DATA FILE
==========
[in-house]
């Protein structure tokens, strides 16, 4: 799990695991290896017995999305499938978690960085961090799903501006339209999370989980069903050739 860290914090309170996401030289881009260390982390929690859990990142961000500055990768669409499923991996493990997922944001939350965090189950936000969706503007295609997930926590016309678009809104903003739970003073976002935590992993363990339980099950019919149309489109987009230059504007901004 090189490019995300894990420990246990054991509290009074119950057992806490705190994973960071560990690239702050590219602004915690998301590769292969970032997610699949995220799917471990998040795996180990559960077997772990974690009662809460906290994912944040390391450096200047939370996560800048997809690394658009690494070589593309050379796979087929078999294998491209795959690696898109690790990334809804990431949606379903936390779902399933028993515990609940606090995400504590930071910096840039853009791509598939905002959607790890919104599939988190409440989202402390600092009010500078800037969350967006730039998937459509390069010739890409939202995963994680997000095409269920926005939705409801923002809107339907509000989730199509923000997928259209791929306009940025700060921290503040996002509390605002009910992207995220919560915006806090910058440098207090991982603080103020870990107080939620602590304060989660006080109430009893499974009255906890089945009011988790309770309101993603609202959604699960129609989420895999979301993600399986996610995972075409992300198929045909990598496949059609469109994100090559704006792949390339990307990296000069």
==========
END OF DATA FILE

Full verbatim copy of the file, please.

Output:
[in-house]
């Protein structure tokens, strides 16, 4: 799990695991290896017995999305499938978690960085961090799903501006339209999370989980069903050739 860290914090309170996401030289881009260390982390929690859990990142961000500055990768669409499923991996493990997922944001939350965090189950936000969706503007295609997930926590016309678009809104903003739970003073976002935590992993363990339980099950019919149309489109987009230059504007901004 090189490019995300894990420990246990054991509290009074119950057992806490705190994973960071560990690239702050590219602004915690998301590769292969970032997610699949995220799917471990998040795996180990559960077997772990974690009662809460906290994912944040390391450096200047939370996560800048997809690394658009690494070589593309050379796979087929078999294998491209795959690696898109690790990334809804990431949606379903936390779902399933028993515990609940606090995400504590930071910096840039853009791509598939905002959607790890919104599939988190409440989202402390600092009010500078800037969350967006730039998937459509390069010739890409939202995963994680997000095409269920926005939705409801923002809107339907509000989730199509923000997928259209791929306009940025700060921290503040996002509390605002009910992207995220919560915006806090910058440098207090991982603080103020870990107080939620602590304060989660006080109430009893499974009255906890089945009011988790309770309101993603609202959604699960129609989420895999979301993600399986996610995972075409992300198929045909990598496949059609469109994100090559704006792949390339990307990296000069």